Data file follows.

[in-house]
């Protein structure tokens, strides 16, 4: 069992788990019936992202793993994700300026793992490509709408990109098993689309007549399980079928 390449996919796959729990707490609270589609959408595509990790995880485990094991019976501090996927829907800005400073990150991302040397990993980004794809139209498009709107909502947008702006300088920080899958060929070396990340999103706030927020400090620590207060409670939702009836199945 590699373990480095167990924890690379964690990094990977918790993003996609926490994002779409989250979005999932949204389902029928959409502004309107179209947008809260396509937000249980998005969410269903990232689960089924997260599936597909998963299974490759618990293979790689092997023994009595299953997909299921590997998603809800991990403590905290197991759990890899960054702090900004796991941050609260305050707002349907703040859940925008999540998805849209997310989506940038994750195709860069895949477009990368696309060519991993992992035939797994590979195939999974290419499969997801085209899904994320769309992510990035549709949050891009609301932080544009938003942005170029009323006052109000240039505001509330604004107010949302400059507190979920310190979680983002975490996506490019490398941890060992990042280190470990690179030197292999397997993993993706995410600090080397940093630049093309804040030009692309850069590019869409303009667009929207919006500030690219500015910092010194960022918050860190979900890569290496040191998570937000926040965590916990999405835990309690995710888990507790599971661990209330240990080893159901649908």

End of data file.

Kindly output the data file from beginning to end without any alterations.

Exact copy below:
[in-house]
């Protein structure tokens, strides 16, 4: 069992788990019936992202793993994700300026793992490509709408990109098993689309007549399980079928 390449996919796959729990707490609270589609959408595509990790995880485990094991019976501090996927829907800005400073990150991302040397990993980004794809139209498009709107909502947008702006300088920080899958060929070396990340999103706030927020400090620590207060409670939702009836199945 590699373990480095167990924890690379964690990094990977918790993003996609926490994002779409989250979005999932949204389902029928959409502004309107179209947008809260396509937000249980998005969410269903990232689960089924997260599936597909998963299974490759618990293979790689092997023994009595299953997909299921590997998603809800991990403590905290197991759990890899960054702090900004796991941050609260305050707002349907703040859940925008999540998805849209997310989506940038994750195709860069895949477009990368696309060519991993992992035939797994590979195939999974290419499969997801085209899904994320769309992510990035549709949050891009609301932080544009938003942005170029009323006052109000240039505001509330604004107010949302400059507190979920310190979680983002975490996506490019490398941890060992990042280190470990690179030197292999397997993993993706995410600090080397940093630049093309804040030009692309850069590019869409303009667009929207919006500030690219500015910092010194960022918050860190979900890569290496040191998570937000926040965590916990999405835990309690995710888990507790599971661990209330240990080893159901649908």